Kirby's quite a handful by himself, let alone 10 of him!

User Rating: 8 | Atsumete! Kirby DS
Kirby's been around the old Nintendo block about as long as any Mario, Zelda, or Metroid. For the most part, his games have remained rather traditional, gulping air to float around freely and sucking and swallowing enemies to absorb their powers and make use of their talents. Every once in a while, developer HAL Laboratories likes to experiment with Kirby and produce a very unique game. Kirby: Mass Attack is their newest experiment and it's quite a lot of chaotic fun.

What can you really do to Kirby that hasn't been done before? Well, newly appointed bad guy in the Kirby universe Necrodeus has devised a cunning new way to put a pause on the pink powder puff. Using his magic wand, he split Kirby into 10 mini versions of himself and very easily defeated all but one of them. The last surviving mini Kirby managed to escape and with the help of a guiding star (you, the player), he can chow down on fruit to multiply himself back up to 10, and traverse the five Popopo Islands to defeat Necrodeus and use the wand to unify the minis back into one whole Kirby.

When you begin a new island, you only have one Kirby to work with. You'll need to eat fruit to propagate your Kirbys if you want to get anywhere in the game. Each piece of fruit fills up a meter and once full, you're granted a new Kirby. Levels within the Popopo Islands will require a certain number of Kirbys in order to gain access to them. Your Kirbys can sustain only hit before they get knocked out and turn into angels, at which you need to catch them and bring them back down to earth before they fly away.

Kirby: Mass Attack is controlled entirely by the stylus. Touching anywhere on the screen makes the Kirbys walk in the direction, while double tapping makes them run, and holding down above them makes them jump. They follow each other in single file, sometimes climbing over one another and when you get a full army of Kirbys, they can sometimes become unwieldy to control. They may not respond quickly enough to move out of the way of a fallen object, or they may get stuck behind a wall and get smushed in a push stage (stage that constantly moves from one direction to another). With a little practice, you can keep them out of harm's way, but it can get frustrating at times.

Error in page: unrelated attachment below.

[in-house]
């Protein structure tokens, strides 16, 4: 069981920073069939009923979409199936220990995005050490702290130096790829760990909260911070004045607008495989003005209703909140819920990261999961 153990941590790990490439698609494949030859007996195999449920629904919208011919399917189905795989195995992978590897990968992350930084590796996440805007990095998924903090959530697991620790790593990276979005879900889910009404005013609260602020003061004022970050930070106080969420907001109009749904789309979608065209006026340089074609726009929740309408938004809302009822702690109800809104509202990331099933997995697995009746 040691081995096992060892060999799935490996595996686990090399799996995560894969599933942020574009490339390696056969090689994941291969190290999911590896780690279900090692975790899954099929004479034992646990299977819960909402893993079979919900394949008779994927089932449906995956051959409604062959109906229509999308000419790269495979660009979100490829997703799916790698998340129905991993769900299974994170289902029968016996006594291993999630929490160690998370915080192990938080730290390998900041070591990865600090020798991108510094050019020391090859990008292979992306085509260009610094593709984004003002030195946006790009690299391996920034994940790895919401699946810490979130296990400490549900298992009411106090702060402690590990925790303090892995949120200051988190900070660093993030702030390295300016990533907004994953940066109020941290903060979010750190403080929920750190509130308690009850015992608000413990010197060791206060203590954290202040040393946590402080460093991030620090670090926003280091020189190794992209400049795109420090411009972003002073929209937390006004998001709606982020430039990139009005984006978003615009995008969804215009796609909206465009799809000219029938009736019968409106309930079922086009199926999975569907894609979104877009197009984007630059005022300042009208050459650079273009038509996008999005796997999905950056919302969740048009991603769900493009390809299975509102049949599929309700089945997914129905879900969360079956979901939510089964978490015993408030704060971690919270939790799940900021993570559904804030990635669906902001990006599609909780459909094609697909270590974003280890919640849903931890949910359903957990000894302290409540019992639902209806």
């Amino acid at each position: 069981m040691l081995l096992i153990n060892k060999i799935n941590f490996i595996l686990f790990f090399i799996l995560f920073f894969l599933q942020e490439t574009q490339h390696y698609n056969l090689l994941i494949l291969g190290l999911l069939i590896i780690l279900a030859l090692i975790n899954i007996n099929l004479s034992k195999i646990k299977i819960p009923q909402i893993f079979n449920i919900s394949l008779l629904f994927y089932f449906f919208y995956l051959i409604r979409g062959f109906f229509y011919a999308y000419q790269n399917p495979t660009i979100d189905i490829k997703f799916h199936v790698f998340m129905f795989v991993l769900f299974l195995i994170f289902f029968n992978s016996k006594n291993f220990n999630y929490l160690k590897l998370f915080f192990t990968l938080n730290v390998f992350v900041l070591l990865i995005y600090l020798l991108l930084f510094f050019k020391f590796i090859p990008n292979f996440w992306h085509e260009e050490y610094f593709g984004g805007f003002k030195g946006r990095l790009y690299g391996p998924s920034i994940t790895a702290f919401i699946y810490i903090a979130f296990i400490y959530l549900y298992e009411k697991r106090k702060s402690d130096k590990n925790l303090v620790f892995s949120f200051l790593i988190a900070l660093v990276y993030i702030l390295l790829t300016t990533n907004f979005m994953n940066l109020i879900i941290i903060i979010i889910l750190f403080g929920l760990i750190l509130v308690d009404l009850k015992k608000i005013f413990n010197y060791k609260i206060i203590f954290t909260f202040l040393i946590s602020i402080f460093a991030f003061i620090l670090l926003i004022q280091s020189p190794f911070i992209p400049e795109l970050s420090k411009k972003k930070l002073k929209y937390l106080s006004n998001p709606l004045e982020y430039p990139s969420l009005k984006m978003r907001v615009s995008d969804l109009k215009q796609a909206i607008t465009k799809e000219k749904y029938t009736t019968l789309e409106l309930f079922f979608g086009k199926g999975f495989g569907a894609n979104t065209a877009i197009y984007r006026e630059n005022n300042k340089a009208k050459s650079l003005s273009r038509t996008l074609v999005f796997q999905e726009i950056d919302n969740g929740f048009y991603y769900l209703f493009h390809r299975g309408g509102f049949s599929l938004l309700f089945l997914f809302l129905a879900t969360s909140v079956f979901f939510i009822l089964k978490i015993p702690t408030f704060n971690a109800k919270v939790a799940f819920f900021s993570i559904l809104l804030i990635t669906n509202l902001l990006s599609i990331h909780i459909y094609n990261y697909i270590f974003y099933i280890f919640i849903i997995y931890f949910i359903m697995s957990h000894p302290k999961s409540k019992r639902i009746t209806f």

You can also hold the stylus down on the screen and have the Kirbys gather on your star and then draw a course across the screen to move your guys safely over a chasm or up a shaft to a ledge out of reach. Touching an enemy will make the Kirbys converge on them like white blood cells attacking a virus. You can also flick each Kirby at an enemy to cling to or a wall to bash. The more Kirbys you have, the easier it is to attack them, but as with maneuvering, it gets a bit hard to manage when you have a full party of 10. Sometimes you want to get all your Kirbys attached to an enemy but in the act of flicking them on, you're inadvertently flicking them off.